FANTASTIC! The trip was magical, magnificent and great fun and much of that is credit to you for helping us build such a wonderful holiday.
All of our guides and drivers were excellent but of course some were more exceptional than others. The driver who took us around on our last day in Cusco was better than most guides.
Coral I, Galapagos – On Galapagos we had 2 absolutely brilliant guides.
The boat was excellent and although the itinerary had changed slightly we had a fantastic array of experiences on many different islands. The accommodation was good and we are very pleased we upgraded. Being downstairs helped on those nights that the boat was moving in choppy waters as it only has a 2m draught and so can sway quite heavily.
Food was unbelievably good and plentiful given the limited resources. Extra snacks were provided when we came back from swimming/snorkelling and hot drinks were available 24 hours.
We had a memorable holiday and we thank you for all you did to make it work so well.
In summary, it was terrific and we have already, and will continue to sing the praises of Andean Trails.
D Levy, UK, 2017
» Coral I & II Galapagos Cruise Yachts
It has been the perfect trip. The accommodations were really nice excluding Banos (but I think that the town has not much more to offer).Your partner volcano climbing agency has provided a really outstanding service (precise,accurate,friendly) thanks to Rami and Wil the climbing guides (a real nice guy).On our side we have been very happy to achieve a 100% success rate in our climbing activity despite despite some very nasty weather on Cotopaxi. At the final end I have to make you my best compliments for the excellent service you provided us.Talk you soon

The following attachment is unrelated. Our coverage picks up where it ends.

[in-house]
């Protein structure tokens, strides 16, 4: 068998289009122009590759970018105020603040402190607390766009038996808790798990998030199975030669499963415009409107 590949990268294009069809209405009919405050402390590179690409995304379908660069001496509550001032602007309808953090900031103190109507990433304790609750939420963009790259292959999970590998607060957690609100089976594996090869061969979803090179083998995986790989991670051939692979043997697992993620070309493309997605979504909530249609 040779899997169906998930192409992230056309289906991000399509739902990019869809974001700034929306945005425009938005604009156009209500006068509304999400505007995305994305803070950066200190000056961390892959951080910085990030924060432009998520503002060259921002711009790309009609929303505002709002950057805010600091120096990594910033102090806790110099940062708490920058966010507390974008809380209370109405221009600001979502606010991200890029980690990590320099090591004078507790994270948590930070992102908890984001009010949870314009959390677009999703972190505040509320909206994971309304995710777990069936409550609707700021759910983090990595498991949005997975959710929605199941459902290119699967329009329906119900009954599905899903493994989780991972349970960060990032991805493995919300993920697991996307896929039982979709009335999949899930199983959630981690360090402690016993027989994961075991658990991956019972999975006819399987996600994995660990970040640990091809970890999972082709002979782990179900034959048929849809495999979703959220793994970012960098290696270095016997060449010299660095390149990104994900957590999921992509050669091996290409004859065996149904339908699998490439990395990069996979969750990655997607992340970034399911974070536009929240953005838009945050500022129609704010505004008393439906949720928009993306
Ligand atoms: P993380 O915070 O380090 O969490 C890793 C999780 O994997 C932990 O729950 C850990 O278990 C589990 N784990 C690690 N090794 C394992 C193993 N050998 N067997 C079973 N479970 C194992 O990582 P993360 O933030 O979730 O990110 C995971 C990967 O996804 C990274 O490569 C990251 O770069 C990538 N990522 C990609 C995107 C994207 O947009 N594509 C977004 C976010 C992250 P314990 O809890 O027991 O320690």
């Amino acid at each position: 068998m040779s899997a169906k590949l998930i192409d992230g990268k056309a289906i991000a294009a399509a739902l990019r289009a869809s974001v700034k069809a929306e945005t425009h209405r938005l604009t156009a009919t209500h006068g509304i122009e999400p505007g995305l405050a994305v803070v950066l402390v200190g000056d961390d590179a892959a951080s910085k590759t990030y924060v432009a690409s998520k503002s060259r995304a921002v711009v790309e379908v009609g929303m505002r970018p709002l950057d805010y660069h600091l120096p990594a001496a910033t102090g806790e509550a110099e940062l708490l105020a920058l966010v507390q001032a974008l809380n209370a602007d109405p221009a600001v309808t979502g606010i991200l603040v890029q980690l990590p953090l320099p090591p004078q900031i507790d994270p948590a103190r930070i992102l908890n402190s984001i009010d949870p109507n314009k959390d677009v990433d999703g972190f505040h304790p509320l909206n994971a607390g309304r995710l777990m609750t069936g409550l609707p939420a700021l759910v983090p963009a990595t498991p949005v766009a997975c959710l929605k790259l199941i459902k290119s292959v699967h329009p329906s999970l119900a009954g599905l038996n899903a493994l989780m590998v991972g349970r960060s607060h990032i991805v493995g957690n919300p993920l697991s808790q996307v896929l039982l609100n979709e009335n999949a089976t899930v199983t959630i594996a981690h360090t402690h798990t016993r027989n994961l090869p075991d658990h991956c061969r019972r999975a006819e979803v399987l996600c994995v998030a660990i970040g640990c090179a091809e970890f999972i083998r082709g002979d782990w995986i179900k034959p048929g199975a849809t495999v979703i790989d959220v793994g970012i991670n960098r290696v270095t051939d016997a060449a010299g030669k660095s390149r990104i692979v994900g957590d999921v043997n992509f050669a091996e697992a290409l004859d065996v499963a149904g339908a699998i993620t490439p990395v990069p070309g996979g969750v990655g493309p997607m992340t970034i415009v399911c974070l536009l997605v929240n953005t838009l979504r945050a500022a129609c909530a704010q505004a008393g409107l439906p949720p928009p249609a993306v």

A. Fotti , Italy, 2010
» Chimborazo & Cotopaxi Climb
Students Study Food Insecurity & Climate Change in Peru University of Edinburgh students and teachers report back from Peru, where they learned how traditional farming techniques could help prevent climate change and reduce food insecurity. The team visited coastal Lima, the Cusco Highlands, and the cloud forest. For Andean Trails and our local team, it was a chance to showcase a side of Peru that many visitors may not see when passing through. It went so well that the University has already signed up its team to another Food Security tour in the spring of 2024. Learning About …